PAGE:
North

Yellowknife composer named Classical Composer of the Year at BreakOut West music festival

“I explore new ideas and new ways of thinking about music and sound,” said Carmen Braden. “I’m not trying to kind of fit into any mould.”

Festival hosted Western Canadian Music Awards Thursday night in Whitehorse

Carmen Braden holds up her Composer of the Year award. (Carmen Braden/Facebook)

Yellowknife composer Carmen Braden had something to celebrate in Whitehorse Thursday night — she was named classical Composer of the Year at the Western Canadian Music Awards.

The ceremony is part of BreakOut West music festival, which runs through this weekend.

Braden said it feels good to win the award. Much of her music is experimental, using ambient sounds gathered from nature, so the accolade is a reinforcement that she's doing something worthwhile. 

"I explore new ideas and new ways of thinking about music and sound," she said. "I'm not trying to kind of fit into any mould."

Braden says many of the greats in her field — from Beethoven to Bach — also shook their music world, so she simply considers herself to be following a well-tread tradition. They were good at what they did — but they also took risks, she says.

Carmen Braden plays a tune from her 2017 album Ravens.

"Trying to find something that hadn't been done before, new sounds and new ways of making musicians interact or play — that is what I think makes me excited about keeping on going," she said.

Braden said she feels honoured not only for the win, but to be included as a nominee among people who helped shape her as a musician. Allan Gordon Bell and Laurie Radford, who both taught her at the University of Calgary when she was pursuing her Master's degree there, were also nominated for the same category.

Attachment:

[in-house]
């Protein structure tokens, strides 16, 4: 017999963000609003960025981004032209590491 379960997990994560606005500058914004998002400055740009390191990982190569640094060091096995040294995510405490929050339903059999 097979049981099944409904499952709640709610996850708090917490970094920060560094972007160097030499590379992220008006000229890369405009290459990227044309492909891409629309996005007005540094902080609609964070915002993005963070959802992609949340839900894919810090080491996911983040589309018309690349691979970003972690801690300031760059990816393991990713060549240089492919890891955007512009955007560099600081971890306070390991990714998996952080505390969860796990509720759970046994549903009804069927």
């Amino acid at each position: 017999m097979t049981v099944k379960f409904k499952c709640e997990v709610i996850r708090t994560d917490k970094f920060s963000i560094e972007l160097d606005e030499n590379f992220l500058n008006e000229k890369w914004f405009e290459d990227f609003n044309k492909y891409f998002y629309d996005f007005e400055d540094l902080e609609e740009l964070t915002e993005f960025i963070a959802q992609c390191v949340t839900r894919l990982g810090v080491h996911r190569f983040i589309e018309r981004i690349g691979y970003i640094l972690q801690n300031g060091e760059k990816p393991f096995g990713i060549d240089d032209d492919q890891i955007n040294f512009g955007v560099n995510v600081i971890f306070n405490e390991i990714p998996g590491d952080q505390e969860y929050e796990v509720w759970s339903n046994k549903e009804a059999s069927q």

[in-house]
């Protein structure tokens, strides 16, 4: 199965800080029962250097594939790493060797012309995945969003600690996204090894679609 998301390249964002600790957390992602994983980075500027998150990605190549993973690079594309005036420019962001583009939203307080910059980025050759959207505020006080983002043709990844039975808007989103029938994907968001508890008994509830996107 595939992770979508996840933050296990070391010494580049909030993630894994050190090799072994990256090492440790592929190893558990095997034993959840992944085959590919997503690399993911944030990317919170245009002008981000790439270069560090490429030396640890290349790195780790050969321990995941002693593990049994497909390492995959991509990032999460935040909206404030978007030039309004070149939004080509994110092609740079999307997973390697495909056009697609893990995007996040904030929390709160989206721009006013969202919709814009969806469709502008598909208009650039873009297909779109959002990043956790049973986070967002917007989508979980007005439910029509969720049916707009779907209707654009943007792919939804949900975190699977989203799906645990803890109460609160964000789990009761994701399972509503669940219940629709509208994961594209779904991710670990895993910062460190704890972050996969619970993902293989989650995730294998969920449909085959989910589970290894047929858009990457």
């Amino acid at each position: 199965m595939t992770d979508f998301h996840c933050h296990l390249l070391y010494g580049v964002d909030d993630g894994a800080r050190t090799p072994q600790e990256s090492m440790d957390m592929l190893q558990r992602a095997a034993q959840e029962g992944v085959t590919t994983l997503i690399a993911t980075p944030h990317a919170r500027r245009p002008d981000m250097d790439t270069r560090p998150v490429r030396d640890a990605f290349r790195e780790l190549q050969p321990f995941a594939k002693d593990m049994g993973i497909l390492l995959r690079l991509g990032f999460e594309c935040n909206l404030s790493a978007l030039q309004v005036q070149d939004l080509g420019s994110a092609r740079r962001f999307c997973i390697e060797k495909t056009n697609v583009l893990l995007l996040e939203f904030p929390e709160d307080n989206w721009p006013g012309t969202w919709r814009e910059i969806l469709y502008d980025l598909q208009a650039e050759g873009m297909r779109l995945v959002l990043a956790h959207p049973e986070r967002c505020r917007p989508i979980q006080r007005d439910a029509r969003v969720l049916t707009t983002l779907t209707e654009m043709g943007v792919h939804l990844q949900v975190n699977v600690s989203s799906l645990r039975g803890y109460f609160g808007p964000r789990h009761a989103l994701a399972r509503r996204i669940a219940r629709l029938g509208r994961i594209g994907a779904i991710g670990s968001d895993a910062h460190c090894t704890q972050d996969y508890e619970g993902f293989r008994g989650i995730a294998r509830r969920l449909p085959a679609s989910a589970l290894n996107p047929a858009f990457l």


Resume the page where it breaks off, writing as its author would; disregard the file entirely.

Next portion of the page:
Farshid Samandari and Owen Underhill, both from British Columbia, were also nominated.

The ghost of Giant Mine

What's next for Braden? She's taking more musical risks. Her next project is an exploration of Yellowknife's Giant Mine, a story she says has more "context and history and emotion" than some of the topics she's dealt with before. 

Giant Mine produced gold in Yellowknife from 1948 until 1999, and left behind 237,000 tonnes of extremely poisonous arsenic trioxide when it closed in 2004.

Braden says she is excited and nervous for the project.

"I'm thinking of it very much now in the context of … this kind of echo of the past that's kind of still there, haunting us," she said.

"The past is now gone and buried. But it still … haunts us and has a menacing power with all this arsenic and the cleanup that has to be done."

The BreakOut West music festival and conference continues through Sunday.

Written by Randi Beers, based on an interview by Loren McGinnis

Comments

To encourage thoughtful and respectful conversations, first and last names will appear with each submission to CBC/Radio-Canada's online communities (except in children and youth-oriented communities). Pseudonyms will no longer be permitted.

By submitting a comment, you accept that CBC has the right to reproduce and publish that comment in whole or in part, in any manner CBC chooses. Please note that CBC does not endorse the opinions expressed in comments. Comments on this story are moderated according to our Submission Guidelines. Comments are welcome while open. We reserve the right to close comments at any time.